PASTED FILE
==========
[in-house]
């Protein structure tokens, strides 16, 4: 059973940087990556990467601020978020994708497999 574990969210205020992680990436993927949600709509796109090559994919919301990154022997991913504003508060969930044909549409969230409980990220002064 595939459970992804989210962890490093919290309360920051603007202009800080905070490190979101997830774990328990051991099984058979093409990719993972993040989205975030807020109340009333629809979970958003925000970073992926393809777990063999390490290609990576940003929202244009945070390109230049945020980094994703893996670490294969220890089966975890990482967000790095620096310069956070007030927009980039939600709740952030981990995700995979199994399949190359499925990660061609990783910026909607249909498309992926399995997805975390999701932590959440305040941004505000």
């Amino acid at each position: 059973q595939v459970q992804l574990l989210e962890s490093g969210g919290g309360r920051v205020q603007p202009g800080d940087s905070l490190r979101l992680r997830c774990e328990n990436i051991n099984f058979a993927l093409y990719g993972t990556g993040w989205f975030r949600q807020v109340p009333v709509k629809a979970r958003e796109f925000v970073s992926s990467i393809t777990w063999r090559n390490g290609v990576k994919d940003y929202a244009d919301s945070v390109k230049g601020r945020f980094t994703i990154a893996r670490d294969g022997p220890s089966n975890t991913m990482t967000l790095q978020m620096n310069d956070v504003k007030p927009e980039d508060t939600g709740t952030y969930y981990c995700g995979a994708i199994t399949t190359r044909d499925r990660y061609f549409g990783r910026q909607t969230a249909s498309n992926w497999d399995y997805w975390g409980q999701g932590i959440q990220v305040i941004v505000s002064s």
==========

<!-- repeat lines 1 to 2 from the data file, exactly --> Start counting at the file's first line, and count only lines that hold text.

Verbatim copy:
[in-house]
């Protein structure tokens, strides 16, 4: 059973940087990556990467601020978020994708497999 574990969210205020992680990436993927949600709509796109090559994919919301990154022997991913504003508060969930044909549409969230409980990220002064 595939459970992804989210962890490093919290309360920051603007202009800080905070490190979101997830774990328990051991099984058979093409990719993972993040989205975030807020109340009333629809979970958003925000970073992926393809777990063999390490290609990576940003929202244009945070390109230049945020980094994703893996670490294969220890089966975890990482967000790095620096310069956070007030927009980039939600709740952030981990995700995979199994399949190359499925990660061609990783910026909607249909498309992926399995997805975390999701932590959440305040941004505000």